In 1952 the Hollywood actor Erroll Flynn took a group of scientists from the Scripps Institution of Oceanography on an expedition south of California and through the Panama canal to the Caribbean, collecting samples for scientific research aboard his schooner, the Zaca.
Zaca was a timber hulled auxilliary two-masted schooner of 122 tons and 118ft (36m) length overall. Built of Alaska cedar and teak she was designed by Garland Rotch and completed in 1930 at Sausalito, California, by the Nunes Brothers Boat and Ways Company. She was built for Templeton Crocker a millionaire railroad heir who hired Rotch to be her captain on her maiden voyage – which was a one year circumnavigation from the West Coast of the United States! She was also used for research however and Crocker was a marine biology enthusiast who went on to complete a further circumnavigation. Some credit Zaca’s scientific voyages as having discovered 2,000 new species.
Her early yachting life came to an end with the bombing of Pearl Harbour and in 1942 she was sold to the US Navy where she saw war service as a guard vessel in San Francisco harbour, painted gray and fitted with 20mm guns with a compliment of 35 crew.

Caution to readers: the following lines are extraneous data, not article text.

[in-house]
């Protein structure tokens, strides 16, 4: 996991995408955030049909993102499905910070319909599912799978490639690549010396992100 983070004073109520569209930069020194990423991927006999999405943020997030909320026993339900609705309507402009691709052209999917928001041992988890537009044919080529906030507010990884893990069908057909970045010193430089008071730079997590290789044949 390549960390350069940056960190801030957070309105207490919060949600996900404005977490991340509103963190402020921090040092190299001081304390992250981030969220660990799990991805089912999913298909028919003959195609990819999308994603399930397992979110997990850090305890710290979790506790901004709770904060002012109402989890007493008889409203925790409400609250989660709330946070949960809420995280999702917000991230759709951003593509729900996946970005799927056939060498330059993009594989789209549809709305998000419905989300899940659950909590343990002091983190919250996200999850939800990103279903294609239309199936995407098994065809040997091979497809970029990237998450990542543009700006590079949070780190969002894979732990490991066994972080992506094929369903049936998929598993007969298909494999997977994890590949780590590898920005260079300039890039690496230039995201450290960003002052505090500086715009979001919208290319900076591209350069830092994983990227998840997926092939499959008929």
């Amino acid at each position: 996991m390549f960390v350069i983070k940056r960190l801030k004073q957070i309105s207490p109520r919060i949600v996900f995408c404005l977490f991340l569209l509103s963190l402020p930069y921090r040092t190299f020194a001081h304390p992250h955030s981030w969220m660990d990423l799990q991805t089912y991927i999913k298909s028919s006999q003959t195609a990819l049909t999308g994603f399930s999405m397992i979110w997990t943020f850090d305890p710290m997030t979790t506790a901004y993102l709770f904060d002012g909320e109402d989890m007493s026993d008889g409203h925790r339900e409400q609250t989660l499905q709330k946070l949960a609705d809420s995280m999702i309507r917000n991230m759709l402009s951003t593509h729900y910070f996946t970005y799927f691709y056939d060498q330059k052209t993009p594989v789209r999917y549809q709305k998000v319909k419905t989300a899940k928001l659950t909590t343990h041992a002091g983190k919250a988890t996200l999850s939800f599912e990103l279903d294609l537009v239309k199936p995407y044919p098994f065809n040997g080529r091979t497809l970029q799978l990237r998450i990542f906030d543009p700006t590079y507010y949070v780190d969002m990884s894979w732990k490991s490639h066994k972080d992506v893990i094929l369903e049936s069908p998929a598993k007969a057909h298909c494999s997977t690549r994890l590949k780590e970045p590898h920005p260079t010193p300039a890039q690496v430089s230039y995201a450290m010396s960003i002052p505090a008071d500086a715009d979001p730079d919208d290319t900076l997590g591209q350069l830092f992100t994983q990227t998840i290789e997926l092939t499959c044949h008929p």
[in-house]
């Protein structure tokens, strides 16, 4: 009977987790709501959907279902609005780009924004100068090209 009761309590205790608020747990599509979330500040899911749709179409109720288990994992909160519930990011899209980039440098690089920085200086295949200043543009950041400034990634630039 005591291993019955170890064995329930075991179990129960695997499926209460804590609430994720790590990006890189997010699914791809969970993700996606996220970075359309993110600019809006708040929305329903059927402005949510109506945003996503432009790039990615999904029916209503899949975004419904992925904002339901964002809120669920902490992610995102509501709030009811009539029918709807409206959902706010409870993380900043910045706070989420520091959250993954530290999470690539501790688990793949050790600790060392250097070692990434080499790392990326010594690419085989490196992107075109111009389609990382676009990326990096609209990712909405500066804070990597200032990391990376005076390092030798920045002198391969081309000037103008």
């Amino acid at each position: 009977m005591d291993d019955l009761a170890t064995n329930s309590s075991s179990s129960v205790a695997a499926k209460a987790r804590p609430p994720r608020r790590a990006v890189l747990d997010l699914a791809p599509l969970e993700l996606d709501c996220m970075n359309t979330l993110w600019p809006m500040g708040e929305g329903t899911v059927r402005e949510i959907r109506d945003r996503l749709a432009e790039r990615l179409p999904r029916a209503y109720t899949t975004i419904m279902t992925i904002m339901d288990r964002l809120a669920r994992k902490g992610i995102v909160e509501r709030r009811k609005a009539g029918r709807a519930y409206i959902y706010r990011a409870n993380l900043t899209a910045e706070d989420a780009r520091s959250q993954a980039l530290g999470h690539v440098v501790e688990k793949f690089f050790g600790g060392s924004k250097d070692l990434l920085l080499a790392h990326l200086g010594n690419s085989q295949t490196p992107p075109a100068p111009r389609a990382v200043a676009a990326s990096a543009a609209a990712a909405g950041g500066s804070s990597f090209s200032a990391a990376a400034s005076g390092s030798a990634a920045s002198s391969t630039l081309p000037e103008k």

Flynn bought her in 1946 when she was in a tired state. The actor, famous for his swashbuckling roles such as Captain Blood or the Adventures of Robin Hood, restored Zaca at an estimated cost of $80,000 and sailed her in between his film schedules. She was used by Orson Welles for the film noir Lady from Shanghai in 1947 and by all accounts the parties aboard were spectacular! Flynn made his own scientific voyage in 1952 and in 1954 sailed Zaca to the Mediterranean where he kept her, at Mallorca. However his lavish lifestyle was apparently outstripping his earnings and, in 1959 he was in British Columbia negotiating to lease Zaca to the Canadian businessman George Caldough when he complained of severe pain in the back and legs. Despite treatment he fell unconscious and died after being taken to Vancouver Hospital. He was 50.
For Zaca, based in the Med the good times were over as well. After Flynn’s death she fell into disrepair and was taken to the French riviera where her fittings were stolen until she was regarded as a rotting hulk in Villefranche. At one stage the locals arranged for a double exorcism by both Anglican and Catholic priests after repeated reports of music, women’s laughter, lights and even Flynn himself being seen and heard aboard. That was in 1979 and it would be ten more years during which she sank at least once, before the Monaco-based sailor and businessman Robert Memmo acquired her in 1990. Memmo brought together many of the best shipwrights and craftsmen to the IMS shipyard in Saint-Mandrier-sur-Mer, near Toulon, France, for a spectacular restoration that lasted 18 months. She was relaunched in 1994 and has been regarded as one of the most spectacular yachts in the Mediterranean.
Below is an excerpt from Luther Green’s 51 minute documentary In the Wake of Zaca, with the schooner in Villefranche in 1983.
Tasmanian Devil is a documentary narrated by the late Christopher Lee on Flynn in 2006.